Wider broadband access is good news for the state
A combination of rough terrain and a relatively small population has made West Virginia a less-than-attractive market for companies to build broadband networks — and a prime example of the digital divide.
But some recent developments suggest that the state’s relative lack of access to broadband internet service may make a turn for the better. Two recent announcements foster that optimism.
Last week, the Federal Communications Commission announced that three internet companies will receive about $12 million combined in federal funding to provide broadband access to West Virginia communities lacking it. The money comes from the FCC’s Connect America Fund Phase II auction, and will go toward expanding internet access in 7,962 locations, sorted by census blocks, throughout West Virginia, according to a report by the Charleston Gazette-Mail.
The purpose of the funding, which will be released over a 10-year period, is to provide quality internet access to rural areas that providers wouldn’t normally enter because of cost.
That’s good news for many areas in the state, although a look at which counties will receive the most attention suggests that southern West Virginia — an area hit hard by the decline of coal in recent years — will receive little help from this most recent round of funding. Access to broadband internet service is vital for economic development, and that economically depressed region of the state could certainly use more help.
But another announcement earlier in August portends some assistance for that part of the state.
Houston-based Skylark Wireless announced that it will receive a 2018 Microsoft Airband Initiative Grant to provide “affordable” broadband service to underserved communities in rural West Virginia. The CEO of Skylark told the Gazette-Mail that the company’s ultimate goal is to provide broadband to 10,000 homes and businesses in the Mingo County area through TV white spaces, in which unused broadcast channels between active ones are accessed for internet service. The improved service also could reach into other areas, such as Logan County, in years to come.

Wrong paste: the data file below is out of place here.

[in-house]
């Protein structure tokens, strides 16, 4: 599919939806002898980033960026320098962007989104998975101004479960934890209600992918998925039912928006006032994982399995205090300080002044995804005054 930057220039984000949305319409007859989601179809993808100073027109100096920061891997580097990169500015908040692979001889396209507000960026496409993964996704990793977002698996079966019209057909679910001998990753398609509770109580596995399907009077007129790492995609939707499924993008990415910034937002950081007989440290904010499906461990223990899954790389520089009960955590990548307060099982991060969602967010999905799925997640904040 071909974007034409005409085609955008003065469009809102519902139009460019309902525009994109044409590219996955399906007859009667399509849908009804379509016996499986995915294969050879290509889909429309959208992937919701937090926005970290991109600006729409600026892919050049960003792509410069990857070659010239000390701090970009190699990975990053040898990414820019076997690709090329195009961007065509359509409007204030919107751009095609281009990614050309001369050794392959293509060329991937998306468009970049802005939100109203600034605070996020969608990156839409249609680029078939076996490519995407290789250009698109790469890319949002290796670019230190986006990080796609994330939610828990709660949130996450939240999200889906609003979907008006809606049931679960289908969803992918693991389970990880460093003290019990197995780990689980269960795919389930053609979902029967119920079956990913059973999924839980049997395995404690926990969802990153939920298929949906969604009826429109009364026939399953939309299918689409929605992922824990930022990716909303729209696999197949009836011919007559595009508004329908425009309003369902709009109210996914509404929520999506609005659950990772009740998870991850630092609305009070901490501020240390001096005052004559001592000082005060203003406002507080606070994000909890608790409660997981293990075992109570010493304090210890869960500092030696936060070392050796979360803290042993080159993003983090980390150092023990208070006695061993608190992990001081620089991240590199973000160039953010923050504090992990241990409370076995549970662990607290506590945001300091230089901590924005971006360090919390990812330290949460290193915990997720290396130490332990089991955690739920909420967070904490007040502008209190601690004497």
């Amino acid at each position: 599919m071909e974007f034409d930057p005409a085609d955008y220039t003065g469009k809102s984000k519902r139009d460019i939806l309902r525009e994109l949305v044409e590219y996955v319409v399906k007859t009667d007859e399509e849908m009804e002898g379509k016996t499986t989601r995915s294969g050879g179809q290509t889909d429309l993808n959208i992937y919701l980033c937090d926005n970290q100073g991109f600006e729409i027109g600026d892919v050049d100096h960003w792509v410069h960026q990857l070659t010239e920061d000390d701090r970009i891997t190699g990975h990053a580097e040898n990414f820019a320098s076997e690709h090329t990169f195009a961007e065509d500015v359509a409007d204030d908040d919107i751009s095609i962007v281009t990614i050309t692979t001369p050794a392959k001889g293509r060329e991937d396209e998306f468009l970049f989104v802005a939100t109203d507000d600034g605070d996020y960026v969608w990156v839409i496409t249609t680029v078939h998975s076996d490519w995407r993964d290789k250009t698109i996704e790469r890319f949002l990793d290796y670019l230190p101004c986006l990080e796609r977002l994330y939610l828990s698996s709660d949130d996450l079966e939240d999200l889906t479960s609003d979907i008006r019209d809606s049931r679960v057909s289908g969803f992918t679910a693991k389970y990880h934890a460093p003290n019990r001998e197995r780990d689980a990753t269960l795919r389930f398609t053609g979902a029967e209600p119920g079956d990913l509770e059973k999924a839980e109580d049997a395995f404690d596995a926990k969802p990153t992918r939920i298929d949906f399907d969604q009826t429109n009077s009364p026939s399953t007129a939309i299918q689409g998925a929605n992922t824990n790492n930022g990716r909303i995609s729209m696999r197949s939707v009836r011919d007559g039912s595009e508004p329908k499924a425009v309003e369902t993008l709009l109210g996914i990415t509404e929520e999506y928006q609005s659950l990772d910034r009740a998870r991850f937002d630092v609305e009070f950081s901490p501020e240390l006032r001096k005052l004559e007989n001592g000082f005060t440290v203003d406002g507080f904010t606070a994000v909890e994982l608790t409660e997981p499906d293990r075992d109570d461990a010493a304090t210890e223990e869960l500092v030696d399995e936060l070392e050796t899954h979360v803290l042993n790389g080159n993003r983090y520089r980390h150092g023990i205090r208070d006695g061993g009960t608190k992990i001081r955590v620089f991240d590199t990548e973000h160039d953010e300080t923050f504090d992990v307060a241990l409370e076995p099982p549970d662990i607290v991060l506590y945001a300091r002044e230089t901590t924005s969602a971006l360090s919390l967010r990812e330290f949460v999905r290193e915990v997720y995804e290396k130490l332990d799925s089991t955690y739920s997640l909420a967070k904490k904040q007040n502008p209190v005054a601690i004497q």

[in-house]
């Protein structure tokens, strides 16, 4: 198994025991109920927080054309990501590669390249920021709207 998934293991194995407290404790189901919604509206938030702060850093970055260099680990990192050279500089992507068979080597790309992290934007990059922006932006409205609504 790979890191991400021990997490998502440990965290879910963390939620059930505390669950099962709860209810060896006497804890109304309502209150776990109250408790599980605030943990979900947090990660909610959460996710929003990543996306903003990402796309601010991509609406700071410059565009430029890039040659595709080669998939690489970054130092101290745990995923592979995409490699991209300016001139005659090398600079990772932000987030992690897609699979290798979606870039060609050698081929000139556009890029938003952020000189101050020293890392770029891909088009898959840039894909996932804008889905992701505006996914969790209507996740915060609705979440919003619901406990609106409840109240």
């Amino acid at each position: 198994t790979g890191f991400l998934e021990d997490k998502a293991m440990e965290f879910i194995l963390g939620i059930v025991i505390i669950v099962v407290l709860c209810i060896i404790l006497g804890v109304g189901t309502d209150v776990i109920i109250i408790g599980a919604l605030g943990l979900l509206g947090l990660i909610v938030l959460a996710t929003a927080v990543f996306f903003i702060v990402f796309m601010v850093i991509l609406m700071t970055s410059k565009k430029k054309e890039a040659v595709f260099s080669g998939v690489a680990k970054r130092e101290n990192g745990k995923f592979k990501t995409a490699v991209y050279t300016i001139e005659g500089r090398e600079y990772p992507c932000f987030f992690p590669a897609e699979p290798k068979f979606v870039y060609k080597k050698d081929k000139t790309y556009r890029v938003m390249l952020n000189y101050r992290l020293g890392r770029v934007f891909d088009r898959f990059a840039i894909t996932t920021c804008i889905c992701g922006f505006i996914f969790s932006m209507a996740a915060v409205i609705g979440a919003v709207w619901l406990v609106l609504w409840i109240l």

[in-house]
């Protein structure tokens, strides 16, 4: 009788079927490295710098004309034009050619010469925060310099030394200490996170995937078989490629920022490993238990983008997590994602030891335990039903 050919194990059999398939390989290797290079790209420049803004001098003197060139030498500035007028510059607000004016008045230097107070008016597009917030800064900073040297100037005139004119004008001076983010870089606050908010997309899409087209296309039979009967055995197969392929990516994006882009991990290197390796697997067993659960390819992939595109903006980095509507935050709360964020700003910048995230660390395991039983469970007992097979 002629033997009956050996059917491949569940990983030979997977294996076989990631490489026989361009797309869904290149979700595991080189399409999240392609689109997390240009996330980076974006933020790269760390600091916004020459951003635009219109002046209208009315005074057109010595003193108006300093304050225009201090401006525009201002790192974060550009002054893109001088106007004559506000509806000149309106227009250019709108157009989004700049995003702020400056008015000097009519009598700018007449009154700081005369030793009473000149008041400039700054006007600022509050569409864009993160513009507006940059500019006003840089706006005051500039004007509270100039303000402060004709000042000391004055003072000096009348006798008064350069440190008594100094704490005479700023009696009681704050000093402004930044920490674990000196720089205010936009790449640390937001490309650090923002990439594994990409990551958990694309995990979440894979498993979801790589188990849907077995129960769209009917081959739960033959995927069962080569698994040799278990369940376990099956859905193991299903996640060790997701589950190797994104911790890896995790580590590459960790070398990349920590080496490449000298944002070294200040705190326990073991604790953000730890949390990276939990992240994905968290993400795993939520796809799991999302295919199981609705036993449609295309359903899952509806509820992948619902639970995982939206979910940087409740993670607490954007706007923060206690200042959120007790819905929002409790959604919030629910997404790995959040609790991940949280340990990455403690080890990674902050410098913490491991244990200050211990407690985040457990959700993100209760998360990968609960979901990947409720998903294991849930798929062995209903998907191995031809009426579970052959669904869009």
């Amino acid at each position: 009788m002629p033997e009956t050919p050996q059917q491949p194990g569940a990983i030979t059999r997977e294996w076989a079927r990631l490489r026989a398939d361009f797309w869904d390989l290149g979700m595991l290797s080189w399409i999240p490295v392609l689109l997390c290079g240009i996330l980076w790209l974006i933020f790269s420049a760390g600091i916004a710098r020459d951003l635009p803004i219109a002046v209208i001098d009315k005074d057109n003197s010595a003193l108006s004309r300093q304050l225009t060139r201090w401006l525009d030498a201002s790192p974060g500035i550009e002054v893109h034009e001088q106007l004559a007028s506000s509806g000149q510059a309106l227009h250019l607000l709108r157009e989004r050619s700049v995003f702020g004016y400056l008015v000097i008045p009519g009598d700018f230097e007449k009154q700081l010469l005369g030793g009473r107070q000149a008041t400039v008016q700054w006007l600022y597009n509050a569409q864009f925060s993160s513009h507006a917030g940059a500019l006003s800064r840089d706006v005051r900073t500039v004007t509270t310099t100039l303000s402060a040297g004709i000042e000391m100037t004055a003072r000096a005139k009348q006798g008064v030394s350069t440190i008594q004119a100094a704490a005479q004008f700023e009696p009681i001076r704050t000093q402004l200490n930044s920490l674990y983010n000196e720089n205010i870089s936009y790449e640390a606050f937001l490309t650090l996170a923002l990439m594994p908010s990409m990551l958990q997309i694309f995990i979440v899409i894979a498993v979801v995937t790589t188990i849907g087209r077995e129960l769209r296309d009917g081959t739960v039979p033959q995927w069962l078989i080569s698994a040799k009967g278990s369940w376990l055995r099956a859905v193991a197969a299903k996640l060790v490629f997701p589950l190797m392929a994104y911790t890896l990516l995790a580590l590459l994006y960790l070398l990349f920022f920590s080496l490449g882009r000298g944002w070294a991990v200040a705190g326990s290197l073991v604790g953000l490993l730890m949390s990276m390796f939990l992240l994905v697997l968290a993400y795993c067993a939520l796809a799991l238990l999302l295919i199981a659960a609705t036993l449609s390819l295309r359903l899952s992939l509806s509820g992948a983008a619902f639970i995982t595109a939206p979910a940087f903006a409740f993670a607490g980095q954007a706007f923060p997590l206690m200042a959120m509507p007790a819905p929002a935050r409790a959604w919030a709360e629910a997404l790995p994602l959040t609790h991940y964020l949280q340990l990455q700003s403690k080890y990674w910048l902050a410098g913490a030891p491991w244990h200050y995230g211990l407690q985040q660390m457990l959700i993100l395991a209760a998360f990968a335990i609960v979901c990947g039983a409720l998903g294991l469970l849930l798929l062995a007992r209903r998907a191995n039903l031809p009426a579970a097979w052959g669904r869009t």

Improved access to broadband internet is sorely needed in the Mountain State. A report compiled by U.S. Sen. Joe Manchin, D-W.Va., last year noted that West Virginia ranks 47th in broadband connectivity with 30 percent of its residents not having access. In rural areas of the state, that number spikes to 48 percent.
That lack of access hinders economic growth, as well as limits health care and educational opportunities.
The increased investment announced last month is a good sign, although residents should recognize that it won’t happen overnight. In some areas, it will likely be several years before these new projects are completed. However, some significant progress appears to be forthcoming.